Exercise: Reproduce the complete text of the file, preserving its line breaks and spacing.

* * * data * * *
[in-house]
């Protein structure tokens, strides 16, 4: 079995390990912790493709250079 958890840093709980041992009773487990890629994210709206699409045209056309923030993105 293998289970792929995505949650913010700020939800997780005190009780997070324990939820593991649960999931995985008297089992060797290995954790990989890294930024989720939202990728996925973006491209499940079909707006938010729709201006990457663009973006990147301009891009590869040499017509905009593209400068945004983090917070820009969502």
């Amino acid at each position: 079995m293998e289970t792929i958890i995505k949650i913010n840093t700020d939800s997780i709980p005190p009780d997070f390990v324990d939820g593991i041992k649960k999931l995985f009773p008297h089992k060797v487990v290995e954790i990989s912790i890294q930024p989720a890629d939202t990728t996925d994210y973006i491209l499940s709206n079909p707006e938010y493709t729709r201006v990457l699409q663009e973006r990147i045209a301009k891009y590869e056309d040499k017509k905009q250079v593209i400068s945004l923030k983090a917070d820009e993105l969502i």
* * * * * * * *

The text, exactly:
[in-house]
């Protein structure tokens, strides 16, 4: 079995390990912790493709250079 958890840093709980041992009773487990890629994210709206699409045209056309923030993105 293998289970792929995505949650913010700020939800997780005190009780997070324990939820593991649960999931995985008297089992060797290995954790990989890294930024989720939202990728996925973006491209499940079909707006938010729709201006990457663009973006990147301009891009590869040499017509905009593209400068945004983090917070820009969502």
């Amino acid at each position: 079995m293998e289970t792929i958890i995505k949650i913010n840093t700020d939800s997780i709980p005190p009780d997070f390990v324990d939820g593991i041992k649960k999931l995985f009773p008297h089992k060797v487990v290995e954790i990989s912790i890294q930024p989720a890629d939202t990728t996925d994210y973006i491209l499940s709206n079909p707006e938010y493709t729709r201006v990457l699409q663009e973006r990147i045209a301009k891009y590869e056309d040499k017509k905009q250079v593209i400068s945004l923030k983090a917070d820009e993105l969502i």